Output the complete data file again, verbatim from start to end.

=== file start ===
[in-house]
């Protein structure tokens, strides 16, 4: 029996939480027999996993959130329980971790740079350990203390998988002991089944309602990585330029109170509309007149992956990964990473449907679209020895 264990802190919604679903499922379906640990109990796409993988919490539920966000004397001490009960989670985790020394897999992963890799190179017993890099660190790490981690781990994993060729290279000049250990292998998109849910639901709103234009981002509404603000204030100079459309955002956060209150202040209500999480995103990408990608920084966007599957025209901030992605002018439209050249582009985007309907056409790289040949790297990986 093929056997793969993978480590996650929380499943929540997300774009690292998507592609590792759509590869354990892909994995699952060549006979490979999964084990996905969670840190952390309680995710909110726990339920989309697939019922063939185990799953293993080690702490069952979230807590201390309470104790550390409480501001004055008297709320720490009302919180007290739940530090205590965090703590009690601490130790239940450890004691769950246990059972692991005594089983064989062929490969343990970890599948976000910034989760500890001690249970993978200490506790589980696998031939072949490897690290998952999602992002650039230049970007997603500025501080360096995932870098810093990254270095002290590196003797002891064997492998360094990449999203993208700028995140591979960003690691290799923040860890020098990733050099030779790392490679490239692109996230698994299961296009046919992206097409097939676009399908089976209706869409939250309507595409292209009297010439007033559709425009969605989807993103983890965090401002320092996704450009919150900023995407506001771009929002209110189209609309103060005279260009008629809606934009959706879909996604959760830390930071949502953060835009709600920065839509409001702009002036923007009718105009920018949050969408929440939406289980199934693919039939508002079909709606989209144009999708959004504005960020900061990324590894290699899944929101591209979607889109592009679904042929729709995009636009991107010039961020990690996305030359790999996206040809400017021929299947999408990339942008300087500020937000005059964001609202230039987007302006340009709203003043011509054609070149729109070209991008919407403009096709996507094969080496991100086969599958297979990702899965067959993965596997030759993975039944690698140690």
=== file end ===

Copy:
[in-house]
């Protein structure tokens, strides 16, 4: 029996939480027999996993959130329980971790740079350990203390998988002991089944309602990585330029109170509309007149992956990964990473449907679209020895 264990802190919604679903499922379906640990109990796409993988919490539920966000004397001490009960989670985790020394897999992963890799190179017993890099660190790490981690781990994993060729290279000049250990292998998109849910639901709103234009981002509404603000204030100079459309955002956060209150202040209500999480995103990408990608920084966007599957025209901030992605002018439209050249582009985007309907056409790289040949790297990986 093929056997793969993978480590996650929380499943929540997300774009690292998507592609590792759509590869354990892909994995699952060549006979490979999964084990996905969670840190952390309680995710909110726990339920989309697939019922063939185990799953293993080690702490069952979230807590201390309470104790550390409480501001004055008297709320720490009302919180007290739940530090205590965090703590009690601490130790239940450890004691769950246990059972692991005594089983064989062929490969343990970890599948976000910034989760500890001690249970993978200490506790589980696998031939072949490897690290998952999602992002650039230049970007997603500025501080360096995932870098810093990254270095002290590196003797002891064997492998360094990449999203993208700028995140591979960003690691290799923040860890020098990733050099030779790392490679490239692109996230698994299961296009046919992206097409097939676009399908089976209706869409939250309507595409292209009297010439007033559709425009969605989807993103983890965090401002320092996704450009919150900023995407506001771009929002209110189209609309103060005279260009008629809606934009959706879909996604959760830390930071949502953060835009709600920065839509409001702009002036923007009718105009920018949050969408929440939406289980199934693919039939508002079909709606989209144009999708959004504005960020900061990324590894290699899944929101591209979607889109592009679904042929729709995009636009991107010039961020990690996305030359790999996206040809400017021929299947999408990339942008300087500020937000005059964001609202230039987007302006340009709203003043011509054609070149729109070209991008919407403009096709996507094969080496991100086969599958297979990702899965067959993965596997030759993975039944690698140690």